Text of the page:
How ironic is this?!
It is in Ecclesiastes that we find the celebrated quotation - "of making many books there is no end, and much study wearies the body (Ecc 12.12)." And then it is yet another commentary on this very same 2500 year old Ecclesiastes which demonstrates the value of even more wearisome study and the publishing of even more books...
Maybe I am a behind the times and you already know this. But Craig Bartholomew's commentary on Ecclesiastes is breathtaking.
Yes, I know that is a strong word to use for a boring commentary, but it is true. I've been reading commentaries on Ecclesiastes - the first biblical book I took seriously as a Bible teacher - for more than twenty years. The exegesis from Bartholomew is so refreshing. For example, with the allegory in 12.1-7 he suggests that "Qoheleth clearly has something much larger in mind than old age and death (348 - not many evangelicals have gone there in recent times)..." OR take his way of translating hebel/meaningless as "enigmatic" because the word "does not indicate that there is no meaning but that it appears ungraspable or incomprehensible ... (and so) 'enigmatic' leaves open the possibility of meaning (93-94)" - and for this reason 'meaningless' carries the wrong nuance.
In the introductory pages, Bartholomew's discussion of the genre of Ecclesiastes (61-81) is a highlight which I am still absorbing. Then there is "Reading Ecclesiastes within the Context of Proverbs and Job and Its Connection to the Torah" (84-93); the four crucial pages on the "Message" of Ecclesiastes (93-96, arguably the best pages to read first); and "Ecclesiastes and the New Testament" (96-99).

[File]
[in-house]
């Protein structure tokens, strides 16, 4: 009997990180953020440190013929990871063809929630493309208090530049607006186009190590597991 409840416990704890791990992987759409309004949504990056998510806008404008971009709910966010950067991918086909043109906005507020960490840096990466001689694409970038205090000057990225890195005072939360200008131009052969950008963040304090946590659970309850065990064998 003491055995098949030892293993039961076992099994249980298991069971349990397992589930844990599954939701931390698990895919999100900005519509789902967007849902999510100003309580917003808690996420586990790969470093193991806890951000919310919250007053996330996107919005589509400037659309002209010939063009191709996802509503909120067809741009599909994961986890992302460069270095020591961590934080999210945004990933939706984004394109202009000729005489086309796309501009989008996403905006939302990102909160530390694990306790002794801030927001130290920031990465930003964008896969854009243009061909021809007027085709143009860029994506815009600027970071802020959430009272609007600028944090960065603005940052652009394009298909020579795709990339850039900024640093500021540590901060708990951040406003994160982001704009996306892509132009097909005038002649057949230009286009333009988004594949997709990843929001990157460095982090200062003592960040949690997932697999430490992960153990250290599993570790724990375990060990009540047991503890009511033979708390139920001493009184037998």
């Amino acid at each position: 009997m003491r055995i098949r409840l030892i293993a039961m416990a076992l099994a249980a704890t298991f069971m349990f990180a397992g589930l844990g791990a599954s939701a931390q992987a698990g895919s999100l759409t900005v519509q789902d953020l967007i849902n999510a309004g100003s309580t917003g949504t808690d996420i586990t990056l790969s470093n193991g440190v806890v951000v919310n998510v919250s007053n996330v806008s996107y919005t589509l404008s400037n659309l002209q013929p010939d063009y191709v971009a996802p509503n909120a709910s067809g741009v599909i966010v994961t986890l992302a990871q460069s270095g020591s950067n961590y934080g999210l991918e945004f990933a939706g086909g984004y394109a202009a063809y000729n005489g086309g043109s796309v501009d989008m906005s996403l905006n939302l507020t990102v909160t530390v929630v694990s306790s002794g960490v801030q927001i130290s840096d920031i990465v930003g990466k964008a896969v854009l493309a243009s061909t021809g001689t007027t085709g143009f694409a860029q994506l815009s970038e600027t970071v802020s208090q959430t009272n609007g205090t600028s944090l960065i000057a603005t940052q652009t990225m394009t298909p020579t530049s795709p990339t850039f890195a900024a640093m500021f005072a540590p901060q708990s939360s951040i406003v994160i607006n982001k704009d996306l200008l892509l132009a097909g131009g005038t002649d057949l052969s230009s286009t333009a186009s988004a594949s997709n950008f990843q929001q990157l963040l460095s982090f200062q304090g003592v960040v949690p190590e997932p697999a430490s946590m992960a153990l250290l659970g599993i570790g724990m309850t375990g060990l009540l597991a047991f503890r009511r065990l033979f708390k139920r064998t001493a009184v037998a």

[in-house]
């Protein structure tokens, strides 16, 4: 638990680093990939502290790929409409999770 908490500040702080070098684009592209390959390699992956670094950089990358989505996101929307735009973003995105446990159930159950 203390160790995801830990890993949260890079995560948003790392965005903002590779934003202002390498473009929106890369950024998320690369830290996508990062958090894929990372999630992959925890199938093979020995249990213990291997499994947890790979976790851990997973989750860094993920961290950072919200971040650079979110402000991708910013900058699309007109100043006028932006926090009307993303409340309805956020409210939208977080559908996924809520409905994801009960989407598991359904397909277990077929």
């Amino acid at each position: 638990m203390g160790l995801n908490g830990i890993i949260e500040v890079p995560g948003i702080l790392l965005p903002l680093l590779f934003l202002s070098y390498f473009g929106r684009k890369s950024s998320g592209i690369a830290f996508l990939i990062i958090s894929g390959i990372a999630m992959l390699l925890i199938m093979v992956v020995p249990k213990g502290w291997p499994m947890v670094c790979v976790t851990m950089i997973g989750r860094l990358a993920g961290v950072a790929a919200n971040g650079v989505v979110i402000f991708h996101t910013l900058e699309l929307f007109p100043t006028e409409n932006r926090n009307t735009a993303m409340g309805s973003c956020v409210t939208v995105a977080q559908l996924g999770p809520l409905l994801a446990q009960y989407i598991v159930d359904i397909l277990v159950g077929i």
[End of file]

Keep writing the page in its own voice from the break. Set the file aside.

Then what about his Postscript? It is titled "Postmodernism, Psychology, Spiritual Formation, and Preaching" (375-389). Say no more! No - I'll say one more thing ... He closes the commentary with a quotation from a Philip Jenkins' book (the very one I reviewed a few weeks ago). How cool is that?
However the undisputed heavyweight highlight of the commentary is the way he takes off the handbrake in the sections entitled "Theological Implications". In here he wanders and imagines his way all over the place. While some of it is pretty philosophical, given his desire to engage the 'autonomous epistemology' of Qoheleth, the scenery of the places where he roams is spectacular. Let me try to capture this for you by listing some of the names which appear in the footnotes of these sections:
Langdon Gilkey to David Bosch to Jacques Ellul to Anne Lamott to Dietrich Bonhoeffer to Oscar Romero to Paul Ricoeur to Henri Nouwen to Eugene Peterson to Karl Barth to Elie Wiesel to John Paul II to Karl Popper to Hans-Georg Gadamer ... and those are only some of the ones I recognised!
Like I say, it is breathtaking...